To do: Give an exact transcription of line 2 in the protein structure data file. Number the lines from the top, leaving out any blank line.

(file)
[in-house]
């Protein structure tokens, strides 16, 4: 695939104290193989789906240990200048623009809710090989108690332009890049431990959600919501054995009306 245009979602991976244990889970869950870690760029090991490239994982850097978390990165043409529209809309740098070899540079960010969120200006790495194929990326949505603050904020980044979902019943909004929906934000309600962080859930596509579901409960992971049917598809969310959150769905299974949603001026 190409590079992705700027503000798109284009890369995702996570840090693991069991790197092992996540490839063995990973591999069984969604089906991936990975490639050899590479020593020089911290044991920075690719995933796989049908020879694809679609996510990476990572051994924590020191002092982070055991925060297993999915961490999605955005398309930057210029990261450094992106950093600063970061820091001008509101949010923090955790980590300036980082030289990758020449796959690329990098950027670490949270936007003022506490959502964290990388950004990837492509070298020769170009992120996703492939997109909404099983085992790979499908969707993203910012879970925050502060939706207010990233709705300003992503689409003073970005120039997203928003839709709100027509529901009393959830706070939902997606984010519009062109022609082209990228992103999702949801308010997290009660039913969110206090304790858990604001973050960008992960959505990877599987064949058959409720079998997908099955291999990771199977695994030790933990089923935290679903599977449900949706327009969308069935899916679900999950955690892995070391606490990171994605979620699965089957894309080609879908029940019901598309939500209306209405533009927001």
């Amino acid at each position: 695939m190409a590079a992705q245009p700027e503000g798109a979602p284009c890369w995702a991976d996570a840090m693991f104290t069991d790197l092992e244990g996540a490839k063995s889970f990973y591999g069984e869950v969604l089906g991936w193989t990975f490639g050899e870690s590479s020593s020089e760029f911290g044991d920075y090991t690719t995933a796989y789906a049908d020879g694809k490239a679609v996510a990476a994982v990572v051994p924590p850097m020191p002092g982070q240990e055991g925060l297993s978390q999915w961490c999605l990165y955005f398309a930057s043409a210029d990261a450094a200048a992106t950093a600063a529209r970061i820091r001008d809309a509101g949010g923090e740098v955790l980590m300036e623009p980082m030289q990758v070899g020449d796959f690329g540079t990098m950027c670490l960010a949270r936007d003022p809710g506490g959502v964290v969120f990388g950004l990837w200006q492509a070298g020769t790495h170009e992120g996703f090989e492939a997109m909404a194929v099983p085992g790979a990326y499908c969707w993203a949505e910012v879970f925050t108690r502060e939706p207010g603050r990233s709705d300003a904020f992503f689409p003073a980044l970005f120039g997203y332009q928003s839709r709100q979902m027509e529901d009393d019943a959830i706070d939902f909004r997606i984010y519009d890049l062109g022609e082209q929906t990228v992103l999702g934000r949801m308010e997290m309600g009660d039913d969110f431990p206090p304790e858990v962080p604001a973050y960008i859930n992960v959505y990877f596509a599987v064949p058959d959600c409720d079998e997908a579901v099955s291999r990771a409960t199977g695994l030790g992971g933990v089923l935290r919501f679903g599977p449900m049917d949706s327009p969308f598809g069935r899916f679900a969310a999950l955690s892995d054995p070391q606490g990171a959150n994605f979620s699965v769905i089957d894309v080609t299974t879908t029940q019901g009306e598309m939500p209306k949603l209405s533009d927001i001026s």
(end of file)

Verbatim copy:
């Protein structure tokens, strides 16, 4: 695939104290193989789906240990200048623009809710090989108690332009890049431990959600919501054995009306 245009979602991976244990889970869950870690760029090991490239994982850097978390990165043409529209809309740098070899540079960010969120200006790495194929990326949505603050904020980044979902019943909004929906934000309600962080859930596509579901409960992971049917598809969310959150769905299974949603001026 190409590079992705700027503000798109284009890369995702996570840090693991069991790197092992996540490839063995990973591999069984969604089906991936990975490639050899590479020593020089911290044991920075690719995933796989049908020879694809679609996510990476990572051994924590020191002092982070055991925060297993999915961490999605955005398309930057210029990261450094992106950093600063970061820091001008509101949010923090955790980590300036980082030289990758020449796959690329990098950027670490949270936007003022506490959502964290990388950004990837492509070298020769170009992120996703492939997109909404099983085992790979499908969707993203910012879970925050502060939706207010990233709705300003992503689409003073970005120039997203928003839709709100027509529901009393959830706070939902997606984010519009062109022609082209990228992103999702949801308010997290009660039913969110206090304790858990604001973050960008992960959505990877599987064949058959409720079998997908099955291999990771199977695994030790933990089923935290679903599977449900949706327009969308069935899916679900999950955690892995070391606490990171994605979620699965089957894309080609879908029940019901598309939500209306209405533009927001």